3.2. Downregulation of miR-17-92 by HQ17(3)

Aberrant expression of specific miRNAs has recently been addressed for CLL and other B-cell lymphomas [8]. Therefore, we monitored the change in miRNA profile after treatment with HQ17(3). U937 cells were treated with 3 μM of HQ17(3) for 24 h. The changes in miRNA levels were detected by Agilent human miRNA array R12. The miRNA levels that showed apparent change (>1.43-fold or <0.7-fold and signal >60) were screened and presented in Figure 2(a). We found that the downregulated miRNAs, that is, miR-17, miR-18a, miR-19a/b, miR-20a, and miR-92a, all belong to a polycistron known as miR-17-92 cluster. We also measured miRNA profiles by NanoString nCounter miRNA. The treated Ramos cells (3 μM, 24 h) showed different extents of downregulation of miR-17 (0.78), miR-18a (0.52), miR-19a (0.59), and miR-20a (0.92). Moreover, qRT-PCR was used to verify level change of miR-17 and miR-19a in K-562, Molt-4, and Ramos cells. The results are shown in Figure 2(b). Decrease in miR-17 and miR-19a was observed in these HQ17(3)-treated cells. We speculated that the downregulation of miRNA in miR-17-92 cluster after treatment with HQ17(3) may be a general phenomenon for leukemia cells.

fig2
Figure 2: Detection of level change of miRNA upon treatment with HQ17(3). (a) U937 cells were cultured with/without 3 μM of HQ17(3) for 24 h. The changes in miRNA levels were detected by an Agilent human miRNA array R12. The miRNA levels exhibiting apparent change (>1.43-fold or <0.7-fold and signal >60) were presented. (b) K562, Molt-4, and Ramos were cultured with/without 3 μM of HQ17(3) for 24 h. The level change of miR-17 and miR-19 were monitored by qRT-PCR. The experiments were conducted in triplicate. Means ± SD are shown. compared to mock.
3.3. Elevation of Tumor Suppressor by HQ17(3)

Some mRNAs of tumor suppressor proteins, such as pRB, PTEN, and Dicer, are the targets for miRNA members of miR-17-92 cluster [1517]. Therefore, the downregulation of miR-17-92 may cause an increase of these proteins. Western blot analyses were conducted. The results are shown in Figure 3. Protein levels of pRB, PTEN, and Dicer elevated to some extent for leukemia cells treated with HQ17(3).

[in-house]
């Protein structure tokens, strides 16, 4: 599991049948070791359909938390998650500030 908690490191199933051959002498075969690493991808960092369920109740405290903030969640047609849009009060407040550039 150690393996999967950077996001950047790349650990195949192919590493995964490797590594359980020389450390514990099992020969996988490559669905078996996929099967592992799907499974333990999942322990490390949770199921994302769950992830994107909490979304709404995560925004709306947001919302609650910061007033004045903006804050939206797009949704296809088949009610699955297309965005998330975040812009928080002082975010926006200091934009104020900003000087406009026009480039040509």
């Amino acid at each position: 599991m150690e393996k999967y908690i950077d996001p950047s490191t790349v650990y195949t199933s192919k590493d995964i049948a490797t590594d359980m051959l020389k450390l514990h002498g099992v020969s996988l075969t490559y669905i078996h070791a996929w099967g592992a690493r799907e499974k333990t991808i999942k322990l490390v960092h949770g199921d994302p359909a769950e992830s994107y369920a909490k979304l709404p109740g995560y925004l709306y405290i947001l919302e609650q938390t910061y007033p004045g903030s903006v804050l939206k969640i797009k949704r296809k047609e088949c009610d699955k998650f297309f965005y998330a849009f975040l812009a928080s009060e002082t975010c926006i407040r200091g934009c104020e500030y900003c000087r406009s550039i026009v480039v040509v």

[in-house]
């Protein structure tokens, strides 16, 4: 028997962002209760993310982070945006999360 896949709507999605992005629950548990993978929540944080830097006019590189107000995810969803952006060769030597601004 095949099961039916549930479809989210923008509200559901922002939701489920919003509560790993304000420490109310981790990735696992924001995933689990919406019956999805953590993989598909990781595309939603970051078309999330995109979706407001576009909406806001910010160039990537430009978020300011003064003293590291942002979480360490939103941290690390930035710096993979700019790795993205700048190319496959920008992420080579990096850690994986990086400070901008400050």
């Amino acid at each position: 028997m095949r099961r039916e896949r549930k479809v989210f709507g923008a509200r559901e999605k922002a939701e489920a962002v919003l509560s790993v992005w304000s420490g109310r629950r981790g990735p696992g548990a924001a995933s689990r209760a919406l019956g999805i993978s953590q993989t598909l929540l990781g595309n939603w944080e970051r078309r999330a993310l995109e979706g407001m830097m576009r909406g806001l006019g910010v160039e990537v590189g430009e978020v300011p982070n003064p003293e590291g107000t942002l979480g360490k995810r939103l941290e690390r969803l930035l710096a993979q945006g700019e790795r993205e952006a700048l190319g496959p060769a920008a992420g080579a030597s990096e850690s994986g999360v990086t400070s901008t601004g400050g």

fig3
Figure 3: Detection of level change in tumor suppressor proteins upon treatment with HQ17(3). Leukemia cells were cultured with/without 3 μM of HQ17(3) for 24 h. Western blot analyses were conducted to monitor pRB, PTEN, and Dicer of these cells. β-Actin was used as internal control for normalization.
3.4. The Role of c-Myc

c-Myc is a crucial upstream regulator of the miR-17-92 polycistron. We wondered if the specific and general downregulation of miR-17-92 members are due to the partial inactivation of c-Myc by HQ17(3). K562 cells were transfected with c-Myc reporter with or without treatment of HQ17(3). The c-Myc activity was monitored within 24 h after the treatment. The result shown in Figure 4(a) indicates a significant decrease of c-Myc activity upon HQ17(3) treatment. Previous reports have indicated that HQ17(3) reacts and modifies some cysteine residues of topo IIα in vitro and in cells [2]. However, Cys-427 modification was found only in the cellular system [2]. HQ17(3) also possibly reacts and modifies cysteine residues of c-Myc. Therefore, we created amino acid sequence alignments of c-Myc and topo IIα using the website http://blast.ncbi.nlm.nih.gov/Blast.cgi?CMD=Web&PAGE_TYPE=BlastHome. Interestingly, a consensus-like sequence was found close to Cys-257 of c-Myc and Cys-427 of topo IIα (Figure 4(b)). This consensus-like sequence may be a hot spot for the attack of HQ17(3).

fig4
Figure 4: Monitoring of c-Myc activity upon treatment with HQ17(3) and putative reactive hot spot. (a) K562 cells were transfected with a c-Myc reporter with/without treatment with 3 μM HQ17(3). c-Myc activity was monitored 24 h after the treatment. The experiments were repeated five times. Mean ± SD is shown. compared to mock. (b) Sequence homology was found when c-Myc and topo IIα were aligned.
3.5. Additive Effect of HQ17(3)

Finally, we tried to elucidate any additive or synergistic effect when HQ17(3) is combined with other anticancer drugs. 5-FU, NaAsO2, and ABT-737 were tested. Leukemia cells Molt-4 and Ramos were treated with different doses of anticancer drug with or without 3 μM of HQ17(3). The results are shown in Figure 5. Although synergistic effect was not found, an additive effect was prominent when HQ17(3) and the aforementioned anticancer drugs were used together. Specifically, HQ17(3) exerted no toxic effect on normal peripheral blood mononuclear cells at concentrations of up to 50 μM [3]. In conclusion, the high sensitivity of leukemia cells to HQ17(3) may be associated with the reduction of topo IIα and c-Myc activities, as well as with the downregulation of the miR-17-92 cluster expression. Natural product HQ17(3) itself may be an anticancer drug or have a significant function in sensitizing leukemia cells to anticancer drugs.

fig5
Figure 5: Effect of HQ17(3) in combination with anticancer drugs. Leukemia cell Molt (a) and Ramos (b) were treated with different doses of anticancer drug with/without 3 μM of HQ17(3) for 24 h. Cell viability was measured. Viability of untreated group is designated to be 100%. The experiments were conducted in triplicate. Means ± SD are shown.

Conflict of Interests

The authors declare that they have no conflict of interests.

Acknowledgments

This work is supported by the National Science Council, Taiwan, Grant NSC102-2325-B-075-002, and Taipei Veterans General Hospital, Grant V102C-116.